It is a worry that the Bill does not contain any timetabling indications, and that we are left in the dark about when many of the regulations that are essential for the implementation of many clauses will be introduced. If we are lucky, regulations concerning the provision of support services may be introduced in spring, long after we have finished scrutinising the Bill in Committee. We are promised further regulations regarding the provisions of the Children Act 1989 relating to the ascertaining of children's wishes. As we speak, there is consultation on the draft standards for adopted adults and birth siblings, which will not finish until 30 November. I do not know when we will have the feedback. The thorny question of an adoption allowances review must be debated. We have no timetable for when we will hear about those matters.

Therefore, the details of many outstanding topics that will strategically affect the way in which we scrutinise the Bill will not be available for some time yet. I tabled several questions this week to ascertain the intentions behind some clauses, and I hope that the Minister will be speedy and forthright in answering them to help our debate. All the good intentions in the Bill will amount to little if they are not properly resourced. That is another question that we will address, particularly when we debate the adoption support services provisions between clauses 2 and 8.

As I have said, several issues have come out of our deliberations. The most striking was the consternation of almost all the witnesses and Opposition Members about the Bill's restriction on access to information about a child's birth parents. That is a drastically retrograde step from the 1976 Act. Not a single witness could understand why the Government had done that, let alone support the changes. Unless the Government can fully justify their changes or better still change their mind—there is still time to do so—I would not be surprised if there were a challenge under the European convention on human rights.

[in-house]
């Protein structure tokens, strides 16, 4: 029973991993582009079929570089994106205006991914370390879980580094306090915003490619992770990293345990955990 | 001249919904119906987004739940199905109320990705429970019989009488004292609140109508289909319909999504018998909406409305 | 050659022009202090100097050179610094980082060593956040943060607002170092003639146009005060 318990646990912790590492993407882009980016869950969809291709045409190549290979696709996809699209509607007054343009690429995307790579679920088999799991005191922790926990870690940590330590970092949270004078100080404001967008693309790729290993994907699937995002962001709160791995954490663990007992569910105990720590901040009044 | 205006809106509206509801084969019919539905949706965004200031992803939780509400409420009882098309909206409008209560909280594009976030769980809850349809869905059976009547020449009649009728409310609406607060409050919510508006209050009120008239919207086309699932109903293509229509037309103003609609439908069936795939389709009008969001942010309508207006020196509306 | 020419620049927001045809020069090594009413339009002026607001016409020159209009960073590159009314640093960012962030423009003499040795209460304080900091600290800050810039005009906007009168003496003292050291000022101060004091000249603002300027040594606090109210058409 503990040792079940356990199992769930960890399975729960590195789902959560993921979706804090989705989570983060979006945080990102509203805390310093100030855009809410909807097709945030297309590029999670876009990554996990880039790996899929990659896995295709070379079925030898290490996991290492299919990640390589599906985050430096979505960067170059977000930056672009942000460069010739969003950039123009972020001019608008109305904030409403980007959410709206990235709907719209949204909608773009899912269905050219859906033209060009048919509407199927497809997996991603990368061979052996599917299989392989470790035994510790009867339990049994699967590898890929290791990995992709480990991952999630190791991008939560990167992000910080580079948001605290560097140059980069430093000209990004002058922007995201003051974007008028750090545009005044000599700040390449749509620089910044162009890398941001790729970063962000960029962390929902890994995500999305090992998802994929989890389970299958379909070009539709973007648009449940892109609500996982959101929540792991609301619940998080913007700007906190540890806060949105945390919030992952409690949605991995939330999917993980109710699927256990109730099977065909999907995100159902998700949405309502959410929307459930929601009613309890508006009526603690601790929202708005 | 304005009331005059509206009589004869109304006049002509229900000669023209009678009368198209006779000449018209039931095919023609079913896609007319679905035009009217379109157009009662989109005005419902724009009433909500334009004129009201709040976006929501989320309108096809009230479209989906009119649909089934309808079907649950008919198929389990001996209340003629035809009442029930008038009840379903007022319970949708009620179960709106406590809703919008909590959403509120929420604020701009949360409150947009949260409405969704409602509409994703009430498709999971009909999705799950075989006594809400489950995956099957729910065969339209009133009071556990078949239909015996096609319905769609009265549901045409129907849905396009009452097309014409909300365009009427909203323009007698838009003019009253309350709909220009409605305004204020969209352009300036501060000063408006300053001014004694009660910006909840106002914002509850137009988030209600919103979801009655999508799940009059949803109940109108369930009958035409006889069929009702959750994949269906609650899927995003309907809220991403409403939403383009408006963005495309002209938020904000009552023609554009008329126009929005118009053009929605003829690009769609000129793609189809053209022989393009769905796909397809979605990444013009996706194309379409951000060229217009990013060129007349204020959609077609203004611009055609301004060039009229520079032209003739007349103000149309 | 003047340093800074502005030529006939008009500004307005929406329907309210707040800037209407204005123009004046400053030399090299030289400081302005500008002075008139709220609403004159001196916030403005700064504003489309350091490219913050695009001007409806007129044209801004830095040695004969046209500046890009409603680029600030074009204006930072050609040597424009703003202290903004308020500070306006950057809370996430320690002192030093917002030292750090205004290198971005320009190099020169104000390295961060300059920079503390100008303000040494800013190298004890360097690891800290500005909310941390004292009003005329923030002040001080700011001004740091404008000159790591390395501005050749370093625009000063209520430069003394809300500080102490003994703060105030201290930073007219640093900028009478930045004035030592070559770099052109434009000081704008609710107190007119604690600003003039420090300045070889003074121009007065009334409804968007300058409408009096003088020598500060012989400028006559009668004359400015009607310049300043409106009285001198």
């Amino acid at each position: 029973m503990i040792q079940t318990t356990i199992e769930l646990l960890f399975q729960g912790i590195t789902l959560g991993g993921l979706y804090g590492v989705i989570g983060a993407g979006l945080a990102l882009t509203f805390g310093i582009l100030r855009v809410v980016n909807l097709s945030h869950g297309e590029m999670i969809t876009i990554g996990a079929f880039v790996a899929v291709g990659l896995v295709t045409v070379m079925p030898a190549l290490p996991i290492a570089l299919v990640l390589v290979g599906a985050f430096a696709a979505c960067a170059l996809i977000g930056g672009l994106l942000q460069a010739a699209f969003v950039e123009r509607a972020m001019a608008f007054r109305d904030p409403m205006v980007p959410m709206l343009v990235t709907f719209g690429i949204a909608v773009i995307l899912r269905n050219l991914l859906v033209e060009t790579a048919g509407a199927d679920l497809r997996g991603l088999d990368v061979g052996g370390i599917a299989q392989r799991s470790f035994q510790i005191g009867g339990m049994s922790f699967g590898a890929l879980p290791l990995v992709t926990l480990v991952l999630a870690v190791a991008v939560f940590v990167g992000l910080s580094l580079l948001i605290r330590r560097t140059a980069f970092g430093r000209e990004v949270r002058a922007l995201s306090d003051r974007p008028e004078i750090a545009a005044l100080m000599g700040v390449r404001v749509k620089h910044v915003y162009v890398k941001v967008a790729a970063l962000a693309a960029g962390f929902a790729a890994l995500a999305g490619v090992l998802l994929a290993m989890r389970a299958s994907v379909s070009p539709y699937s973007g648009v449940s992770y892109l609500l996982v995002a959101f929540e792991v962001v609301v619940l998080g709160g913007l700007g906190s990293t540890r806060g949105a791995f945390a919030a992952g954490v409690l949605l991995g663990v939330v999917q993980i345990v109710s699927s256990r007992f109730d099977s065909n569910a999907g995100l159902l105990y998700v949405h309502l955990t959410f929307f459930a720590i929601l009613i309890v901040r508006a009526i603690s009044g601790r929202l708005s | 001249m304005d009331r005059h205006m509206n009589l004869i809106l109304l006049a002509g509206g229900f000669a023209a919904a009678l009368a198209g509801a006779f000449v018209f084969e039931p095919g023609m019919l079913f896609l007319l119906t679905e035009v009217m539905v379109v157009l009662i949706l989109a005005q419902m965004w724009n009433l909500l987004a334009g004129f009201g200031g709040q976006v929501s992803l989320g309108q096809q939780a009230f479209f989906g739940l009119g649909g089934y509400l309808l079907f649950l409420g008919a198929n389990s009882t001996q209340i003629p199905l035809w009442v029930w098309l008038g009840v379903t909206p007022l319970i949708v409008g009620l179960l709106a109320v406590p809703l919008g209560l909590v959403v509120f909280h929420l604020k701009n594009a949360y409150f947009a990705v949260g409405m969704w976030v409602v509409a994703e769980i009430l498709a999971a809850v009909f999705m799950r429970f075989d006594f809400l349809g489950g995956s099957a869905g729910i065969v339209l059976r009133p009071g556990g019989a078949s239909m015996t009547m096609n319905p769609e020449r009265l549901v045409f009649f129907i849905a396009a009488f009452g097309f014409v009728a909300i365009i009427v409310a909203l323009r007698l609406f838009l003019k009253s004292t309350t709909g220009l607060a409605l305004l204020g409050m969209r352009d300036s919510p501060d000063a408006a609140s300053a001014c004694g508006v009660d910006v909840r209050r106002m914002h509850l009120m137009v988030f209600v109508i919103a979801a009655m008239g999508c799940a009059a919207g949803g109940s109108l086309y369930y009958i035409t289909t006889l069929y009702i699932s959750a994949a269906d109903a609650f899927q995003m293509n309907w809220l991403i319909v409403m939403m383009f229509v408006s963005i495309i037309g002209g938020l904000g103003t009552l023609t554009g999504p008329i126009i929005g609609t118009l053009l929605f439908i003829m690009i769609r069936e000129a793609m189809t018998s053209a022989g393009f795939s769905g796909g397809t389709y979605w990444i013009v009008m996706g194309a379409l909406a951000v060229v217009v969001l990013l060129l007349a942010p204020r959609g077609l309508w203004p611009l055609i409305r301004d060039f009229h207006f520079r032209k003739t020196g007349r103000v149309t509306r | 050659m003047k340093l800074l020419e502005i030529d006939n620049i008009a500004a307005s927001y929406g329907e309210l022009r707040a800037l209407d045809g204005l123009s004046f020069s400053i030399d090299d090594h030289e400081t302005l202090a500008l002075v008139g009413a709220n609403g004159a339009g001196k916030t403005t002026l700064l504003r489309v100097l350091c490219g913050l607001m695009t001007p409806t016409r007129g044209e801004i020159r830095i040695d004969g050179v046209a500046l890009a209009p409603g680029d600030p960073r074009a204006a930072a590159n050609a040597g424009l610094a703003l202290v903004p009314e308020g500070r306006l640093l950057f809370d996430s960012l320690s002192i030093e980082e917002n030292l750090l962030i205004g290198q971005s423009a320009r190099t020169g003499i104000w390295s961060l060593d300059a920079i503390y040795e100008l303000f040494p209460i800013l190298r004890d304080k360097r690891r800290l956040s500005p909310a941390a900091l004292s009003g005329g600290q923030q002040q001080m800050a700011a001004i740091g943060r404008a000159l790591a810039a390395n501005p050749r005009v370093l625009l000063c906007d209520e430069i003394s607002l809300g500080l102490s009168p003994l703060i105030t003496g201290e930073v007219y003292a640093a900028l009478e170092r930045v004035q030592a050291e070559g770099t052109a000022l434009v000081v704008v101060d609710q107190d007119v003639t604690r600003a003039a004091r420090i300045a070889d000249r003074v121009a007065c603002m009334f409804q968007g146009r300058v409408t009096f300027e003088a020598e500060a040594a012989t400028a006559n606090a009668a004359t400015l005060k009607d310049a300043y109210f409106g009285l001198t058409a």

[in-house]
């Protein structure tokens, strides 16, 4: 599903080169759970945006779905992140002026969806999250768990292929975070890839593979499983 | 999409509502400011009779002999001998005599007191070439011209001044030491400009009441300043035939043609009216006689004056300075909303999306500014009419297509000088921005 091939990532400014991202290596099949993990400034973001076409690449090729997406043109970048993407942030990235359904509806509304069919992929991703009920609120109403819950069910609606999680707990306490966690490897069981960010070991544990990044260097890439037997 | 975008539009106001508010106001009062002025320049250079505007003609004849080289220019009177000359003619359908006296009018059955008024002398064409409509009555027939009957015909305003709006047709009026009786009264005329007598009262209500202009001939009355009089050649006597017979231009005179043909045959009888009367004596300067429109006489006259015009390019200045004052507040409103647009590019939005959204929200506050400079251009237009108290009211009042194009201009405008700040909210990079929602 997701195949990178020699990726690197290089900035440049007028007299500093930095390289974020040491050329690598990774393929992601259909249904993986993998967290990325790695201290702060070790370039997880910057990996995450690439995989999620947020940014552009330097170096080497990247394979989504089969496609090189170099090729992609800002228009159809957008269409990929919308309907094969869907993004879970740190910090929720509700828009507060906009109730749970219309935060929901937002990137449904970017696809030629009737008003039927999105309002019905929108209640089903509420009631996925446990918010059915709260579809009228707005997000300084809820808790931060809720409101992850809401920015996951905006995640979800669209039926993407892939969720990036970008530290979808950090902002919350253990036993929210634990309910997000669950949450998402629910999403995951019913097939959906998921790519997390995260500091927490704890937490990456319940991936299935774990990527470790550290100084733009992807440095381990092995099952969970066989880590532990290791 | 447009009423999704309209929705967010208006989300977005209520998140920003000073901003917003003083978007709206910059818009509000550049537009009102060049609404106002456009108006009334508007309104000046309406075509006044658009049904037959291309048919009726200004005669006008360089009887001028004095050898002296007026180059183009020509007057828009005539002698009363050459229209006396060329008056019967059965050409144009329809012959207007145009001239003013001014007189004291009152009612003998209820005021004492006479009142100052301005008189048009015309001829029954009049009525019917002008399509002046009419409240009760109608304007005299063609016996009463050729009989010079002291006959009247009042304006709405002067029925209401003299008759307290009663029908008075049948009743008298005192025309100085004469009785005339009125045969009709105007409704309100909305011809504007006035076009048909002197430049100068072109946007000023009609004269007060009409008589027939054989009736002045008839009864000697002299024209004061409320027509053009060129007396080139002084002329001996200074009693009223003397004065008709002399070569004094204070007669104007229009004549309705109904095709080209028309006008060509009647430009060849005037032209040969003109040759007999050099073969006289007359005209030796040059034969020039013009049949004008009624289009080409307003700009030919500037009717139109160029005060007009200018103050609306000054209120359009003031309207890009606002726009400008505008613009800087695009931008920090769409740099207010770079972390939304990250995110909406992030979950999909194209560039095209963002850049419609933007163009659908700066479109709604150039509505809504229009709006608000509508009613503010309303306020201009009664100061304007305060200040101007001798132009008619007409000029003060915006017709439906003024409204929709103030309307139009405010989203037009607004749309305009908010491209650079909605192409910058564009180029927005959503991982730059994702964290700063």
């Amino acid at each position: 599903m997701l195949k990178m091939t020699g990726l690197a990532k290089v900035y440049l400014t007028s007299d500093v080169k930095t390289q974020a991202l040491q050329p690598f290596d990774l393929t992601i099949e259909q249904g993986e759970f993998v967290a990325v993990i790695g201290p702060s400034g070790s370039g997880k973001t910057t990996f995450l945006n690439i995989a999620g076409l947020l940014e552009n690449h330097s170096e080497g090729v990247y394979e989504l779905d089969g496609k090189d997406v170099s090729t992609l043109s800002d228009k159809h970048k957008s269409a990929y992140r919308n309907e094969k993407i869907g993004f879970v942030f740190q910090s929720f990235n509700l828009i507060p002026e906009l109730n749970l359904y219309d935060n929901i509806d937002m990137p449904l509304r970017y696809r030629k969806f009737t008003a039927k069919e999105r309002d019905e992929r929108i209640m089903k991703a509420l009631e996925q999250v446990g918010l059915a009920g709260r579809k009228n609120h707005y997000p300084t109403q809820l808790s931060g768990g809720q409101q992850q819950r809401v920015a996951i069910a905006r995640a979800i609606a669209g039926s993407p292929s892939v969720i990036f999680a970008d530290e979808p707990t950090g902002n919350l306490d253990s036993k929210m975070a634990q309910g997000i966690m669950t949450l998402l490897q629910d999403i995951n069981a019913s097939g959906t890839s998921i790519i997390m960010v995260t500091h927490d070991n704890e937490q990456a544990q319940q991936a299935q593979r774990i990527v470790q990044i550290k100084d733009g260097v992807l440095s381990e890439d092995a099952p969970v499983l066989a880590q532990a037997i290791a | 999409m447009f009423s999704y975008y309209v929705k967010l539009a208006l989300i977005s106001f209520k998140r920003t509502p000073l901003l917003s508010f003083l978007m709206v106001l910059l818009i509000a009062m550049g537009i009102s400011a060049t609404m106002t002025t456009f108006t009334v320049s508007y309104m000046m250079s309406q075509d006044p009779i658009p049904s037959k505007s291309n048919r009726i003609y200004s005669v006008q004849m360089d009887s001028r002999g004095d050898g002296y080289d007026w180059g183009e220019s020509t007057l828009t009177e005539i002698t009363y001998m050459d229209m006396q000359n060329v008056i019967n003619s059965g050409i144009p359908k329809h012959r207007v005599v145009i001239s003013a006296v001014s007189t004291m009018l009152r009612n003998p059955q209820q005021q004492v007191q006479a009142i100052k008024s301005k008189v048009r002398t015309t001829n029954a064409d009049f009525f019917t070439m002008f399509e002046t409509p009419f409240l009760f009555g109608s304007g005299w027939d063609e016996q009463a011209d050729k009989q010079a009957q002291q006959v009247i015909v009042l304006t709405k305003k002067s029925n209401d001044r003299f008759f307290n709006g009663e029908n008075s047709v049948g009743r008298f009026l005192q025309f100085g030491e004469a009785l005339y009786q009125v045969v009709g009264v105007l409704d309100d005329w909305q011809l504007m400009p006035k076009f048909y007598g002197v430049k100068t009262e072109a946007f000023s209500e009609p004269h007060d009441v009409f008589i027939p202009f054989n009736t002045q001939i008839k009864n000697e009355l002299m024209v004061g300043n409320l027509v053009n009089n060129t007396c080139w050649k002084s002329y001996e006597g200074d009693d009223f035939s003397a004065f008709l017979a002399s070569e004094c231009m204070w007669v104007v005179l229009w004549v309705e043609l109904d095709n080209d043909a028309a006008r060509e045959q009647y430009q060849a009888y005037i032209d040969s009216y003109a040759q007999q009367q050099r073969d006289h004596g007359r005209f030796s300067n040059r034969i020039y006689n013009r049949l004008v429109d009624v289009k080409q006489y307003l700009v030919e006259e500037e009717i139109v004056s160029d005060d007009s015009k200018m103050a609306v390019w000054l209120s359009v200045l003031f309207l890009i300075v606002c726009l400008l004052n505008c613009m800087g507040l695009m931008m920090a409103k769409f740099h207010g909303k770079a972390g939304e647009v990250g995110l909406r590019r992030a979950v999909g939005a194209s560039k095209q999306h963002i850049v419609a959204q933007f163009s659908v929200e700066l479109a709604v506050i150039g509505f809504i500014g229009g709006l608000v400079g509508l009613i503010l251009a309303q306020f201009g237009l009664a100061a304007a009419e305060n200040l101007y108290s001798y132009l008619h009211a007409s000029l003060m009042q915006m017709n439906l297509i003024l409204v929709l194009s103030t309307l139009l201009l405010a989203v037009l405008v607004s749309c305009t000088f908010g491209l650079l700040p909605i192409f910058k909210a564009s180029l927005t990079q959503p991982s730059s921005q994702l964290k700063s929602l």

There are questions related to what support services for adoption and for the people concerned will be provided and whether local authorities will be properly resourced. There is the thorny issue of political correctness, which we will probably come to later this morning, and how to go about prioritising the paramountcy of child welfare. There is the question of how to speed up the process of adoption without subjecting it to meaningless targets, and the problem that the Bill contains a lack of extra provision for fast-tracking children under the age of three. There are several other problems.

In that context, let us look at the proposed timetabling. In three sittings—this morning, this afternoon and Thursday morning—we must discuss clause 1, which is the core of the Bill and deals with the principles, paramountcy and political correctness. We must also consider clauses 17 to 40 inclusive, which deal with the mechanics of the complicated placement orders, parental consent, contact, the dangers of contact with potentially abusive birth parents, removals, recovery orders, and how to deal with step-parents. We must also examine further changes in clauses 50 and 51 to the 1989 Act and compatibilities.

For all those 26 clauses, no less, we have been allotted the likely time of six hours and 55 minutes; I make that less than 16 minutes per clause. That does not include time to debate amendments—more than 100 amendments have already been tabled, many of which pertain to those early clauses. It is difficult to understand how on earth we are to deal successfully, efficiently and effectively with the technicalities of the legislation in that time.